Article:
Q Thank you for your contributions over many years, particularly through the consultations, which are much appreciated. Do you feel that you have had a chance to have your voices heard through the consultation process? I hope you have, but it would be interesting to hear that from you.
There has been some concern that the ban might lead to displacement to other countries, for example in the far east. You have addressed that to some extent in your comments. Can you reconfirm for the Committee that you believe that the ban will help and that the October conference could be an opportunity to start tackling concerns about displacement?
Yes, very much. We feel that we have had the opportunity to input into this process, and we are grateful for that—the consultation process has been very inclusive. If the Bill can be passed in time for the October conference, we can show that we have one of the world’s strongest pieces of legislation on ivory. We feel that it would put the UK in a strong position to work with other countries, particularly those neighbouring China: Laos, Thailand, Bhutan. There is certainly a risk of displacement from China to those sorts of countries, and this would help them move forward with their ivory legislation as well.
I totally agree. With regard to the voice, it was one of the biggest responses in the public consultation, showing the depth of public concern. It was generated not just by advocacy organisations such as those represented here and others; the public in general wanted to have their say. With regard to displacement, the fact that the Foreign Secretary is so invested in the issue—as was his predecessor—bodes well, because the FCO has a really important role to play in making sure that our position on this issue is well understood in the countries that were just mentioned. Although the Bill is about the domestic ivory trade, it is important that it does not become a domestic issue; it is an influencer far and wide, particularly in those countries that have yet to make their position as clear as they could.
I agree. We have been listened to and consulted well. The consultation run by the Ivory Bill team at DEFRA should be congratulated on doing a superb job. They have consulted far and wide, with a range of organisations, and constructed a carefully crafted Bill.
There is always a risk of displacement to other countries. The investment that is being made and the training that the UK can provide—not only through our armed forces but through our police services—is excellent. The Metropolitan police in the UK have developed an ivory fingerprinting kit, which is now being rolled out to over 18 countries globally. The British high commission in Mozambique has invited me back to do some training with rangers and ANAC, which is the national parks authority. That is a piece of frontline equipment that can help catch ivory poachers on the ground, and it will also be appearing at the IWT conference in October. Team GB have a huge amount to contribute to law enforcement on the ground, and can provide expertise, training and resources where displacement is happening. Those are good strategic opportunities for tackling some of these real hotspots around the world.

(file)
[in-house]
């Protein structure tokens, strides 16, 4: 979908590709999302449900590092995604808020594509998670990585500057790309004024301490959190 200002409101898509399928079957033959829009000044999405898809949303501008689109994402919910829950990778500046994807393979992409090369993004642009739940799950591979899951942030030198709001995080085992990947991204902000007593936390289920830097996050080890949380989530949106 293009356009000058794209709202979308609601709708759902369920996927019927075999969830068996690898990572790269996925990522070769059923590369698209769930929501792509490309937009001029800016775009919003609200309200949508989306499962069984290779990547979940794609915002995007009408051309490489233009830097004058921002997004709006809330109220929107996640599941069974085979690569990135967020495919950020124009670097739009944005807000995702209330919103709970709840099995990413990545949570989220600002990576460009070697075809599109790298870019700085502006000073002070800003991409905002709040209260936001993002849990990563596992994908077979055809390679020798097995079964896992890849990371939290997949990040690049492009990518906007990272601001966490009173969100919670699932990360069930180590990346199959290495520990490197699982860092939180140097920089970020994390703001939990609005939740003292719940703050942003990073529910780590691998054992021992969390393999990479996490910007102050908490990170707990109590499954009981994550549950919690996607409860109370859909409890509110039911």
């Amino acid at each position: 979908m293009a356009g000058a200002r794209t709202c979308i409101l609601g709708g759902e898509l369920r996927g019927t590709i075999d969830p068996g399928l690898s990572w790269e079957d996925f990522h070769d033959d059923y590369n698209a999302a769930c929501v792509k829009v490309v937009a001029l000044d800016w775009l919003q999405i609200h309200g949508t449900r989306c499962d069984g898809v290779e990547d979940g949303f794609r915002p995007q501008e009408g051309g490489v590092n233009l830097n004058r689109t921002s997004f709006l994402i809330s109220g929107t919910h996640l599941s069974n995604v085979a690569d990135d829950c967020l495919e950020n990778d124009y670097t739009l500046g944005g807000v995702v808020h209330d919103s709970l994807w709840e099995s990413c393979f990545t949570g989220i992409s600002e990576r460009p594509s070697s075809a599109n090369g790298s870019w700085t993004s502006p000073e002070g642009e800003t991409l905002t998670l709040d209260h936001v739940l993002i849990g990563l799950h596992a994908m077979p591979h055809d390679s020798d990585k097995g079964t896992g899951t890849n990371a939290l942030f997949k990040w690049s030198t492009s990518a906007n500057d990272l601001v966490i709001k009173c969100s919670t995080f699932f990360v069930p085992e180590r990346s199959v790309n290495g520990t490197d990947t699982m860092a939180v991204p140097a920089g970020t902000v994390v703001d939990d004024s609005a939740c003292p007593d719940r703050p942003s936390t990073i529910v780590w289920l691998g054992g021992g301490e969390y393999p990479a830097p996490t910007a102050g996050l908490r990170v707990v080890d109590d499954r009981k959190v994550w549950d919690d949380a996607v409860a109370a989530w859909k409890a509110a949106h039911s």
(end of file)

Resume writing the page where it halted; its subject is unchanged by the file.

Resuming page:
Will an ivory ban help? Yes it will. This is a really good piece of legislation that will provide that global leadership and that position. The opportunities you have within the European Union to get a strong ivory ban in Europe and use this as a template are critical. Every available opportunity should be used to push this across Europe via colleagues, so that we can roll out this ivory ban and get a global ban. This is what we really need in order to start tackling the trade. You have a great opportunity and I wish you well.
You talked about cyber-dealing and cyber-trading, and I want to come back to that. As I understand it, there is a significant amount of trade over the internet. How can we enforce this effectively? Do you think that there should be additional measures, or do you think the Bill covers that sufficiently?Q
Additional measures have just been introduced in the Control of Trade in Endangered Species (Enforcement) Regulations. Anybody offering an annexe A specimen will need to display their article 10 certificate. That is a new requirement that we welcome. Enforcement is an issue. There has just been a major conference with Interpol in Lyon with law enforcement agencies from across Europe and the world, which was co-partnered with IFAW. It was looking at how we can tackle cyber-crime and where it is moving—again, it is the impact of Facebook closed groups, which are very difficult to penetrate, and also the dark web. An awful lot of further work and investigation is needed by global enforcement agencies, but also by our own enforcement agencies. We have to remember that this is a criminal activity, undertaken by organised criminal gangs using the same routes they use for other commodities, such as guns, people and drugs. It is the fourth largest illegal activity in the world. It is undermining communities and Governments and therefore needs to be a priority. Tackling this in any way we can, and especially online, is going to be critical.
As Will said earlier, these are criminal groups that will adapt and change at the flick of a switch. When one market closes, another one will open. They will use technology to the fore. Now, with our tenBoma scheme in Kenya, we are creating a network to defeat a network, which is critical. We are using the same intelligence software used to tackle poachers before they shoot the elephant, so we can anticipate where they are going to be and make sure the resources from the enforcement agencies are deployed. Enforcement online and on the ground, and using technology, is vital if we are to defeat the poachers.